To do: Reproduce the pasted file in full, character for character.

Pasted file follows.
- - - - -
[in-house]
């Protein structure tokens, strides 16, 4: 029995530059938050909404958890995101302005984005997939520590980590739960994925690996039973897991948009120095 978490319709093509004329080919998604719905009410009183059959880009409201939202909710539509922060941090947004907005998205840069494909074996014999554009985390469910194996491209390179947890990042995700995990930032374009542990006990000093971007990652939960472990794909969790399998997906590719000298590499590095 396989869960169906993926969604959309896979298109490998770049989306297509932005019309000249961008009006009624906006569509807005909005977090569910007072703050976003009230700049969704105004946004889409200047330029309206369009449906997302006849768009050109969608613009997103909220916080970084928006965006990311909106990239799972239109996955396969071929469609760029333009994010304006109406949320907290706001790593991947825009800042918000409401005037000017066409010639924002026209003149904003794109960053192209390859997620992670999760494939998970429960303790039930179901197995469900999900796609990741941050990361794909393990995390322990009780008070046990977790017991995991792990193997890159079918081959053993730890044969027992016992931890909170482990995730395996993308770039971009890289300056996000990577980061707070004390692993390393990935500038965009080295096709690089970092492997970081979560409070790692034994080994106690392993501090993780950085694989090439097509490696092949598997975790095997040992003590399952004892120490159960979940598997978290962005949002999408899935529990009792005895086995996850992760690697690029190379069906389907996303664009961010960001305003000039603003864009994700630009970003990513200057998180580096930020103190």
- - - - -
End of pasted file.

[in-house]
């Protein structure tokens, strides 16, 4: 029995530059938050909404958890995101302005984005997939520590980590739960994925690996039973897991948009120095 978490319709093509004329080919998604719905009410009183059959880009409201939202909710539509922060941090947004907005998205840069494909074996014999554009985390469910194996491209390179947890990042995700995990930032374009542990006990000093971007990652939960472990794909969790399998997906590719000298590499590095 396989869960169906993926969604959309896979298109490998770049989306297509932005019309000249961008009006009624906006569509807005909005977090569910007072703050976003009230700049969704105004946004889409200047330029309206369009449906997302006849768009050109969608613009997103909220916080970084928006965006990311909106990239799972239109996955396969071929469609760029333009994010304006109406949320907290706001790593991947825009800042918000409401005037000017066409010639924002026209003149904003794109960053192209390859997620992670999760494939998970429960303790039930179901197995469900999900796609990741941050990361794909393990995390322990009780008070046990977790017991995991792990193997890159079918081959053993730890044969027992016992931890909170482990995730395996993308770039971009890289300056996000990577980061707070004390692993390393990935500038965009080295096709690089970092492997970081979560409070790692034994080994106690392993501090993780950085694989090439097509490696092949598997975790095997040992003590399952004892120490159960979940598997978290962005949002999408899935529990009792005895086995996850992760690697690029190379069906389907996303664009961010960001305003000039603003864009994700630009970003990513200057998180580096930020103190």